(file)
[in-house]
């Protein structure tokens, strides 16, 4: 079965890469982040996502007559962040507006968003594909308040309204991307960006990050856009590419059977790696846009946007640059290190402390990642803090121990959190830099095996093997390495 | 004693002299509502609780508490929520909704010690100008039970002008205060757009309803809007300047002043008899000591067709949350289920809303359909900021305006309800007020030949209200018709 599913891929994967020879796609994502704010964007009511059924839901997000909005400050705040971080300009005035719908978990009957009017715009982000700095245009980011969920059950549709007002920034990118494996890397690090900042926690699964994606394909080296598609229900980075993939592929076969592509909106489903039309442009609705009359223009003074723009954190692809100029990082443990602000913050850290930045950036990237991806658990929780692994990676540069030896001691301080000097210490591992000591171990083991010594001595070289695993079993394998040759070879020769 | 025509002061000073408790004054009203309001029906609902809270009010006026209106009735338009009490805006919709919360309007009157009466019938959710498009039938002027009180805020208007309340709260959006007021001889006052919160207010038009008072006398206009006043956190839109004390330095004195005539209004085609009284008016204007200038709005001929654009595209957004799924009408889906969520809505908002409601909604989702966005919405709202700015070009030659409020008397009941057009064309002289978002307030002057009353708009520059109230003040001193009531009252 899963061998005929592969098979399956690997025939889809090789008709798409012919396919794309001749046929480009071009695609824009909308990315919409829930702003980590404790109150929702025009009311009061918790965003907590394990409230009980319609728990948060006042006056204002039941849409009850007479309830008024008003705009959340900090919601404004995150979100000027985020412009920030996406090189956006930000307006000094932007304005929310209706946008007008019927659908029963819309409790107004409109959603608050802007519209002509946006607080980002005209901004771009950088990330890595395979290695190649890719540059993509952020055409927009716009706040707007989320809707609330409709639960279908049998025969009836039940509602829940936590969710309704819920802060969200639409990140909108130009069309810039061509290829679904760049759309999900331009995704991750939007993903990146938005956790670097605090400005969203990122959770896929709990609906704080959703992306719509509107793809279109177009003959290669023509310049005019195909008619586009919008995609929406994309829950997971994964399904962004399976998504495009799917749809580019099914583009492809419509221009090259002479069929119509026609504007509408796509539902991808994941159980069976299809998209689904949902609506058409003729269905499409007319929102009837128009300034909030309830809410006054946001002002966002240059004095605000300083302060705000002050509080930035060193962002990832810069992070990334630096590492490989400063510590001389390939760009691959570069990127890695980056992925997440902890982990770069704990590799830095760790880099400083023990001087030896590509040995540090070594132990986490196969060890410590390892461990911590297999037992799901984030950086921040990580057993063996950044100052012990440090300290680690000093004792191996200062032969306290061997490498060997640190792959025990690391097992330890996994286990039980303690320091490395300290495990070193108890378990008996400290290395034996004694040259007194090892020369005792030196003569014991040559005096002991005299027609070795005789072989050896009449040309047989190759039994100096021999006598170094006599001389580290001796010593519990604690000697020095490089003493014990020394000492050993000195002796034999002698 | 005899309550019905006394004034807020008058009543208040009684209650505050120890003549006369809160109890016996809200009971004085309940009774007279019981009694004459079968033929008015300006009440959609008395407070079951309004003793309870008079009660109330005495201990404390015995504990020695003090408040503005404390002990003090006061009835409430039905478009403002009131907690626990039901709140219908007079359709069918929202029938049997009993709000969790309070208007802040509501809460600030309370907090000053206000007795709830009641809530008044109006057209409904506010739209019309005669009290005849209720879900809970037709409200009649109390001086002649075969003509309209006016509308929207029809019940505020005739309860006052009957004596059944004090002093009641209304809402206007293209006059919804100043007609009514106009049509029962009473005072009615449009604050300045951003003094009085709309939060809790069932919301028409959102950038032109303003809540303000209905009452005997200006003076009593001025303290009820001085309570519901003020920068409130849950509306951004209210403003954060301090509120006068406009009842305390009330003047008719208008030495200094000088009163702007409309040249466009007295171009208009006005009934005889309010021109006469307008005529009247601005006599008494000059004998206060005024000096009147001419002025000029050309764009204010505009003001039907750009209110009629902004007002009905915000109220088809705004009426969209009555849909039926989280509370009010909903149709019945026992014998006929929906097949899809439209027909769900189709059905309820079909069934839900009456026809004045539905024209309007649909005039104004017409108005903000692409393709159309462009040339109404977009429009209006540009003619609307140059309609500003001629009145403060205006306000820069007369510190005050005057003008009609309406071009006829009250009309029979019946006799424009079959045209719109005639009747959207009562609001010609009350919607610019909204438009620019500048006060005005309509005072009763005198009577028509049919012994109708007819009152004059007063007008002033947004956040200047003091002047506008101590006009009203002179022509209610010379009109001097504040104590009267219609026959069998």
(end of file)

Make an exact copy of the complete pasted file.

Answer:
[in-house]
């Protein structure tokens, strides 16, 4: 079965890469982040996502007559962040507006968003594909308040309204991307960006990050856009590419059977790696846009946007640059290190402390990642803090121990959190830099095996093997390495 | 004693002299509502609780508490929520909704010690100008039970002008205060757009309803809007300047002043008899000591067709949350289920809303359909900021305006309800007020030949209200018709 599913891929994967020879796609994502704010964007009511059924839901997000909005400050705040971080300009005035719908978990009957009017715009982000700095245009980011969920059950549709007002920034990118494996890397690090900042926690699964994606394909080296598609229900980075993939592929076969592509909106489903039309442009609705009359223009003074723009954190692809100029990082443990602000913050850290930045950036990237991806658990929780692994990676540069030896001691301080000097210490591992000591171990083991010594001595070289695993079993394998040759070879020769 | 025509002061000073408790004054009203309001029906609902809270009010006026209106009735338009009490805006919709919360309007009157009466019938959710498009039938002027009180805020208007309340709260959006007021001889006052919160207010038009008072006398206009006043956190839109004390330095004195005539209004085609009284008016204007200038709005001929654009595209957004799924009408889906969520809505908002409601909604989702966005919405709202700015070009030659409020008397009941057009064309002289978002307030002057009353708009520059109230003040001193009531009252 899963061998005929592969098979399956690997025939889809090789008709798409012919396919794309001749046929480009071009695609824009909308990315919409829930702003980590404790109150929702025009009311009061918790965003907590394990409230009980319609728990948060006042006056204002039941849409009850007479309830008024008003705009959340900090919601404004995150979100000027985020412009920030996406090189956006930000307006000094932007304005929310209706946008007008019927659908029963819309409790107004409109959603608050802007519209002509946006607080980002005209901004771009950088990330890595395979290695190649890719540059993509952020055409927009716009706040707007989320809707609330409709639960279908049998025969009836039940509602829940936590969710309704819920802060969200639409990140909108130009069309810039061509290829679904760049759309999900331009995704991750939007993903990146938005956790670097605090400005969203990122959770896929709990609906704080959703992306719509509107793809279109177009003959290669023509310049005019195909008619586009919008995609929406994309829950997971994964399904962004399976998504495009799917749809580019099914583009492809419509221009090259002479069929119509026609504007509408796509539902991808994941159980069976299809998209689904949902609506058409003729269905499409007319929102009837128009300034909030309830809410006054946001002002966002240059004095605000300083302060705000002050509080930035060193962002990832810069992070990334630096590492490989400063510590001389390939760009691959570069990127890695980056992925997440902890982990770069704990590799830095760790880099400083023990001087030896590509040995540090070594132990986490196969060890410590390892461990911590297999037992799901984030950086921040990580057993063996950044100052012990440090300290680690000093004792191996200062032969306290061997490498060997640190792959025990690391097992330890996994286990039980303690320091490395300290495990070193108890378990008996400290290395034996004694040259007194090892020369005792030196003569014991040559005096002991005299027609070795005789072989050896009449040309047989190759039994100096021999006598170094006599001389580290001796010593519990604690000697020095490089003493014990020394000492050993000195002796034999002698 | 005899309550019905006394004034807020008058009543208040009684209650505050120890003549006369809160109890016996809200009971004085309940009774007279019981009694004459079968033929008015300006009440959609008395407070079951309004003793309870008079009660109330005495201990404390015995504990020695003090408040503005404390002990003090006061009835409430039905478009403002009131907690626990039901709140219908007079359709069918929202029938049997009993709000969790309070208007802040509501809460600030309370907090000053206000007795709830009641809530008044109006057209409904506010739209019309005669009290005849209720879900809970037709409200009649109390001086002649075969003509309209006016509308929207029809019940505020005739309860006052009957004596059944004090002093009641209304809402206007293209006059919804100043007609009514106009049509029962009473005072009615449009604050300045951003003094009085709309939060809790069932919301028409959102950038032109303003809540303000209905009452005997200006003076009593001025303290009820001085309570519901003020920068409130849950509306951004209210403003954060301090509120006068406009009842305390009330003047008719208008030495200094000088009163702007409309040249466009007295171009208009006005009934005889309010021109006469307008005529009247601005006599008494000059004998206060005024000096009147001419002025000029050309764009204010505009003001039907750009209110009629902004007002009905915000109220088809705004009426969209009555849909039926989280509370009010909903149709019945026992014998006929929906097949899809439209027909769900189709059905309820079909069934839900009456026809004045539905024209309007649909005039104004017409108005903000692409393709159309462009040339109404977009429009209006540009003619609307140059309609500003001629009145403060205006306000820069007369510190005050005057003008009609309406071009006829009250009309029979019946006799424009079959045209719109005639009747959207009562609001010609009350919607610019909204438009620019500048006060005005309509005072009763005198009577028509049919012994109708007819009152004059007063007008002033947004956040200047003091002047506008101590006009009203002179022509209610010379009109001097504040104590009267219609026959069998």